Distinguished Adjunct Teaching Award
Adjunct Faculty, Department of Art
Plymouth State alumnus/Musician and songwriter/Justice of the peace
An important part of teaching, Jay Moskowitz contends, is creating the right environment for learning. “It’s important to provide a safe, respectful, and joyful environment in which students feel comfortable in expressing themselves,” he says.
Moskowitz is proof that the right learning environment can make all the difference. When his first year of college left him uncertain that the college track was for him, he dropped out. He spent the next two decades in various trades and professions, among them factory worker, street musician, paralegal, and private investigator. “If an opportunity presented itself and it looked like it was in a positive direction, I was there,” he says. When the opportunity to be a substitute science teacher at a local middle school presented itself, Moskowitz was there. It didn’t take long for him to realize he had found his niche. “I realized that I loved being in the classroom,” he recalls.
Inspired to return to school to earn his teaching degree, Moskowitz enrolled at Plymouth State, where he majored in elementary education and minored in art. At age 45, he earned his bachelor’s degree in elementary education with certification to teach kindergarten through 8th grade. Without missing a beat, Moskowitz enrolled in PSU’s graduate studies program.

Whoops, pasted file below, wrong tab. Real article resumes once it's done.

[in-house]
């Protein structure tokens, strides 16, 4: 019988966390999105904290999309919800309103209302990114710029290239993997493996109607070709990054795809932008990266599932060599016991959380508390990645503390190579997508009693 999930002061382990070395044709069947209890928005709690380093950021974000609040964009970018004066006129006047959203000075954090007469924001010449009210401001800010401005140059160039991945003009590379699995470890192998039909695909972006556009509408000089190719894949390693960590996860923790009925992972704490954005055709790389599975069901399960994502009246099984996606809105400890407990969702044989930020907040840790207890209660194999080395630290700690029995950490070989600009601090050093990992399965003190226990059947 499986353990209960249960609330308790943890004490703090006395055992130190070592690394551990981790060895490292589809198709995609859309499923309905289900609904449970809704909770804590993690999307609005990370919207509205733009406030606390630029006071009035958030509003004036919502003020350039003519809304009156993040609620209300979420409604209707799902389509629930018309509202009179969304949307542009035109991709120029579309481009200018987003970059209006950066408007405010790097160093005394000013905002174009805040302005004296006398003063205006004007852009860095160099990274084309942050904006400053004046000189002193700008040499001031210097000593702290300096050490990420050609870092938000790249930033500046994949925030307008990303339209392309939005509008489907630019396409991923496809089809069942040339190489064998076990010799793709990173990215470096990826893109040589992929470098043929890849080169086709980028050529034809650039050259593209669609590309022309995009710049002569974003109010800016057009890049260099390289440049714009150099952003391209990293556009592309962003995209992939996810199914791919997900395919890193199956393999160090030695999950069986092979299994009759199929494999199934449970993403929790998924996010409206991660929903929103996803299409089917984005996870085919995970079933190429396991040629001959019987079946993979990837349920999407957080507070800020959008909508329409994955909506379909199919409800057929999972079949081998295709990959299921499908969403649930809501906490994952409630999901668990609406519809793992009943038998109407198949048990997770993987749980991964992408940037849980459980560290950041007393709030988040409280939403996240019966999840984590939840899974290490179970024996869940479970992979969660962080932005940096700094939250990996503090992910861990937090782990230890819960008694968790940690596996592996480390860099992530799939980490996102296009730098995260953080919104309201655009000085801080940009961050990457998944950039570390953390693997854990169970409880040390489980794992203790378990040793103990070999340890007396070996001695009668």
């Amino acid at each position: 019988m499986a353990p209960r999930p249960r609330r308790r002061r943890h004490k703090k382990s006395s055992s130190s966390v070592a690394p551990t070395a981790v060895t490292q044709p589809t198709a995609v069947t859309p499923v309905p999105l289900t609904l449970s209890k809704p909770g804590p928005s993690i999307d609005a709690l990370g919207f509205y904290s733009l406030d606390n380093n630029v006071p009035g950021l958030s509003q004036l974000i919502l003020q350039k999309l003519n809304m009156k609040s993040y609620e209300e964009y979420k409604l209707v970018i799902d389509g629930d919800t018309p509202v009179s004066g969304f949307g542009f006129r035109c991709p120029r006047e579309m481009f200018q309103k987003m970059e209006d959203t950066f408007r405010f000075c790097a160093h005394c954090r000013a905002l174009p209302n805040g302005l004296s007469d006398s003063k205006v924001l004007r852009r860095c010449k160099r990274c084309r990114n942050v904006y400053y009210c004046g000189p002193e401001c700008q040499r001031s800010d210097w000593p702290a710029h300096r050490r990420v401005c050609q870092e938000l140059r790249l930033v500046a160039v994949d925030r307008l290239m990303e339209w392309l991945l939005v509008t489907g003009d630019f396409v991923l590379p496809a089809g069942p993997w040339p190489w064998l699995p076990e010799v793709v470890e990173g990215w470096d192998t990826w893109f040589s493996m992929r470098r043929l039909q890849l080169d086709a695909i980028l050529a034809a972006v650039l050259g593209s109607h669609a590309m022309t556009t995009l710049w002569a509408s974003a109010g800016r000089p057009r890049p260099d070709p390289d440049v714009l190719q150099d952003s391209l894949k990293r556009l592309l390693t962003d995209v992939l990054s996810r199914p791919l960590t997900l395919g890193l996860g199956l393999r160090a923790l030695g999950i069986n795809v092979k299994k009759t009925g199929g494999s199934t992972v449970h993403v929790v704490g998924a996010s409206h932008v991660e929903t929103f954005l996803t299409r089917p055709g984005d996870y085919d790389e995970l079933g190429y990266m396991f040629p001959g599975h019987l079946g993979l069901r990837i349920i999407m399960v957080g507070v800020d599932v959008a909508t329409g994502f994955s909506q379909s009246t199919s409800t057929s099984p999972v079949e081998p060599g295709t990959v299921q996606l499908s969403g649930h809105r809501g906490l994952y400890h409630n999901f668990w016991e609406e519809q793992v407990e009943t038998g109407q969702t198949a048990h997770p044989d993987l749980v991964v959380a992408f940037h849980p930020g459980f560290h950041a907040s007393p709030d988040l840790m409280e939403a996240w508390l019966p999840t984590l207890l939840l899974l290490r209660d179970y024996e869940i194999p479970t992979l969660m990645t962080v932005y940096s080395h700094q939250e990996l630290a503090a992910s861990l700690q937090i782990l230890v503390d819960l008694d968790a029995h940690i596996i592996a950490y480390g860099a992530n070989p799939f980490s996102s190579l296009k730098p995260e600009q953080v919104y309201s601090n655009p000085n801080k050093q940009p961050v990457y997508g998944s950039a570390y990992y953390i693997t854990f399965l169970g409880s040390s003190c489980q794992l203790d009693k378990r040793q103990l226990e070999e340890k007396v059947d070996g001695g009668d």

After receiving his Master of Education degree with an integrated arts option, he made the transition from student to adjunct faculty member, teaching in the education department and in interdisciplinary studies.
Over the past decade, Moskowitz has taught courses in the art department, the education department, and within interdisciplinary studies, as well as supervising both elementary education and art student teachers. Outside of PSU, he trained as an elementary-level Montessori teacher and cofounded Bodhi Tree Montessori School in Rumney, NH, where he served as a director and taught 1st through 4th grades over the course of five years.
Moskowitz’s teaching approach has many influences, from his eclectic career to the teachings of Maria Montessori and world-renowned Buddhist monk Thich Nhat Hanh, who bestowed upon Moskowitz the dharma name Benevolent Teacher of the Heart at a retreat. It’s an appropriate name for Moskowitz, who sees his job as more than teaching course content to students. He says, “I’m here to teach about self-discovery, the creative process, and the positive intent and actions we need to create an engaged, compassionate world.”